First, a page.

As self-directed learners, Montessori students gain transferrable skills like independence, self-esteem, and cooperation. Many Montessori schools in Beijing use a combination of educational approaches. For example, the core curriculum at MSB includes aspects of Montessori, the IB’s Primary Years Programme and the British education system. The majority of its students who stayed in Beijing went on to schools like ISB, WAB, YCIS Beijing, Harrow, DCB, and BSB.  


Multiple Intelligences

The theory of Multiple Intelligences (MI) was developed in 1983 by Dr. Howard Gardner, an education professor at Harvard University. He believed that the conventional notion of intelligence, based on IQ tests, didn’t look at the broader picture. In other words, MI doesn’t ask “How smart are you?” but rather “How are you smart?” In his groundbreaking book, Frames of Mind, Gardner came up with eight different intelligences:
Linguistic (word smart)
Logical-mathematical (number/reasoning smart)
Spatial (picture smart)
Bodily-kinesthetic (body smart)
Musical (music smart)
Interpersonal (people smart)
Intrapersonal (self smart)
Naturalist (nature smart)

Who does it target?

All ages, from preschool to adult education  

How is it applied?

MI is a “theory of intelligence … neither a specific educational method or approach.” There is no “right” way to apply it. That being said, the Multiple Intelligence Institute is an international organization dedicated to the promotion of MI theory in educational settings. It proposes three “keystone practices” of pluralization, mobilization, and personalization. Pluralization means giving children the opportunity to explore topics in a variety of ways and placing value on subjects beyond language and math. Mobilization means observing and recording children’s individual strengths, interests, and abilities. Personalization means translating students’ unique skills and interests into actual learning experiences.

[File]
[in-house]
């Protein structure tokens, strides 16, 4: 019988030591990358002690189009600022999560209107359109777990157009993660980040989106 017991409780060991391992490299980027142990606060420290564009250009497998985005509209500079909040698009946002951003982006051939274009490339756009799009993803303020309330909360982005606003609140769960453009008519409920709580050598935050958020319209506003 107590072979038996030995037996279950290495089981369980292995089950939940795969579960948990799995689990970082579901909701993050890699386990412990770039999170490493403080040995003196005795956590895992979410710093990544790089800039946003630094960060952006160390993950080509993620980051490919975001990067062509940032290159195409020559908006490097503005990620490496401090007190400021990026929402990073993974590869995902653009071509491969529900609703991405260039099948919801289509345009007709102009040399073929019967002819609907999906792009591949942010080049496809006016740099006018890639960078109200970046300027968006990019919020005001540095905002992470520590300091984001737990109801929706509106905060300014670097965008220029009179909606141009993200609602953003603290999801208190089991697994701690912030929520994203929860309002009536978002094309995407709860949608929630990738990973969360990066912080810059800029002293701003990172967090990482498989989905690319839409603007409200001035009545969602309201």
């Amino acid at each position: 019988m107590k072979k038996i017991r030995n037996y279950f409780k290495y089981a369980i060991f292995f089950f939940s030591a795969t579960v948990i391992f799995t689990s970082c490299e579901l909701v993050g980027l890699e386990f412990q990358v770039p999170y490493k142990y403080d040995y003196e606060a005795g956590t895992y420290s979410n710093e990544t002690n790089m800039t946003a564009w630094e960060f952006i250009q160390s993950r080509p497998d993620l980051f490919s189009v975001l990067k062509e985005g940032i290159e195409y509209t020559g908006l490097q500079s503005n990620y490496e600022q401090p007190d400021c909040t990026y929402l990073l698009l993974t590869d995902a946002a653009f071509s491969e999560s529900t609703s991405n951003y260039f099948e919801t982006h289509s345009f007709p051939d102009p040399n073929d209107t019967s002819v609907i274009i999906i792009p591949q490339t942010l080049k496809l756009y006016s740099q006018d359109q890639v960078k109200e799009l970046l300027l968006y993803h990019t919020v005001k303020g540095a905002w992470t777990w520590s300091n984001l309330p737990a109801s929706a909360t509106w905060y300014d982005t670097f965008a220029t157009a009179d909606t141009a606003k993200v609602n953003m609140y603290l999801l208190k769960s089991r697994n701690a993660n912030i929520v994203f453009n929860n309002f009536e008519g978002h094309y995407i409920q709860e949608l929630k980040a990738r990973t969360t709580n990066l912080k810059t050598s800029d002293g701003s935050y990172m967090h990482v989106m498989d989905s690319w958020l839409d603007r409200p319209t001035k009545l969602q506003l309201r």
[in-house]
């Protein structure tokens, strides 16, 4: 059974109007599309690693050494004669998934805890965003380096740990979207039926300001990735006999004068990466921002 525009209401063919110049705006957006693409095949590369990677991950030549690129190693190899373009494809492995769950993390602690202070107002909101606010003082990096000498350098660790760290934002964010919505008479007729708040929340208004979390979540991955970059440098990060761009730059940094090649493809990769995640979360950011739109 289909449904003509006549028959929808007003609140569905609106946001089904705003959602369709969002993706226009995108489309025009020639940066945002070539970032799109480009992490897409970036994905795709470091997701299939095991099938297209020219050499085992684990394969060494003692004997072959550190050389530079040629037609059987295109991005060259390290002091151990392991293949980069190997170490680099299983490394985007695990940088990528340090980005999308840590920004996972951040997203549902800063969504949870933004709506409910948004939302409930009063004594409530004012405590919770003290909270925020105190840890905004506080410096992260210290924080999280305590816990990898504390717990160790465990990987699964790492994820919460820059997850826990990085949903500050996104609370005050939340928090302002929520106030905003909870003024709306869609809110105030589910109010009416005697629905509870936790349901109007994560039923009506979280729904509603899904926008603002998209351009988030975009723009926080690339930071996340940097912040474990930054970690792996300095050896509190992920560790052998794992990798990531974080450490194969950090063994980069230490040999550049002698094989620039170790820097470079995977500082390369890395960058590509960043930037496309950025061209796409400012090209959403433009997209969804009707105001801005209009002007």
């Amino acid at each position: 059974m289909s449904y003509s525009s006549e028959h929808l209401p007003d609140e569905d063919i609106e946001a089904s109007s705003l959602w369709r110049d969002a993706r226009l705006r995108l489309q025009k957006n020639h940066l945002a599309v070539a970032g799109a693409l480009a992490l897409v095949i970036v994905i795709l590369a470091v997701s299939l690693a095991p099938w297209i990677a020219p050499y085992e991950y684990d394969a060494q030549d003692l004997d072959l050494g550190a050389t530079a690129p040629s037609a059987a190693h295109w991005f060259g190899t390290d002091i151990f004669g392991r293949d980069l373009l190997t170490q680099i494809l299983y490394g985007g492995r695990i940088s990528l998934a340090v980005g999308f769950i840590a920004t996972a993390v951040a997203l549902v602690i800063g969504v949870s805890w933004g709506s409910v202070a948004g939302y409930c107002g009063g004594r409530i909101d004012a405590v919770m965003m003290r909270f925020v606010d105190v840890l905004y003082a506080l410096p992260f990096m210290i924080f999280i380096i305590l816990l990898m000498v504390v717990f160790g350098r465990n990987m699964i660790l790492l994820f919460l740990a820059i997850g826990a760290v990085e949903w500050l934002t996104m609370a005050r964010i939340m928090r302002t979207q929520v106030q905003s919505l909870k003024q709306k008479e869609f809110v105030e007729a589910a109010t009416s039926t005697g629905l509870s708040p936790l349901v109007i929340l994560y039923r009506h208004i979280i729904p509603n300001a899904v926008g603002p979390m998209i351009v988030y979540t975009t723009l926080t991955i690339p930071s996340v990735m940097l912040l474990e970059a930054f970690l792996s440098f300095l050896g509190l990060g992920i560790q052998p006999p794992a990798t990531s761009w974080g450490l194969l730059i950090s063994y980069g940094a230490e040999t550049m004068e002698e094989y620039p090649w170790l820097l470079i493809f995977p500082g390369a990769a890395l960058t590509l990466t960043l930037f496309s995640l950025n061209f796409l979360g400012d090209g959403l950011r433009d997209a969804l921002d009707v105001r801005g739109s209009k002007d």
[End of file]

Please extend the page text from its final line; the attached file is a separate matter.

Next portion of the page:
In Beijing, the Ivy Schools (Ivy Academy and Ivy Bilingual Schools) are the only institutions in China to be accredited by the MI Institute.  

Why should parents consider it?

The MI theory values all students, academic subjects, and ways of learning. By going beyond the traditional focus on language and math, children are given the opportunity to discover their potential. MI theory can also inform parenting methods. The MI Institute offers an online introductory course on MI theory geared towards parents, caregivers, and other important people in a child’s life.

Where is it offered?

Ivy Academy: Ages 2-6 (English-only environment)
Ivy Bilingual School (IBS): Ages 2-6 (English/Chinese environment)
Muffy’s Learning Centers: Ages 2-6


How well does this education system prepare students for the real world?

MI educators would argue that multiple intelligences are the real world. By recognizing that each individual has different strengths, weaknesses, interests, and skills, and harnessing that knowledge in the classroom, teachers can help students reach their potential.

Reggio Emilia

Reggio Emilia is an approach to early childhood education named after the city of the same name in northern Italy, where communities in the surrounding villages sought a way to rebuild society after World War II. Under the leadership of founder and educator Loris Malaguzzi, Reggio Emilia evolved into a parent-led approach that spread all over the world. Malaguzzi believed that children learn through the “hundred languages” of words, movement, painting, drawing, sculpting, shadow play, music, theater, and more.  
Reggio Emilia is all about relationships, including the child’s relationship with family, teachers, society, and their environment. This educational approach is self-guided; kids exert a degree of control over their own learning, learn about the world through all five senses, develop meaningful relationships with other children, and have the freedom to express themselves in various ways.


Who does it target?

Reggio Emilia focuses on early childhood education (roughly ages 0-6).  


How is it applied?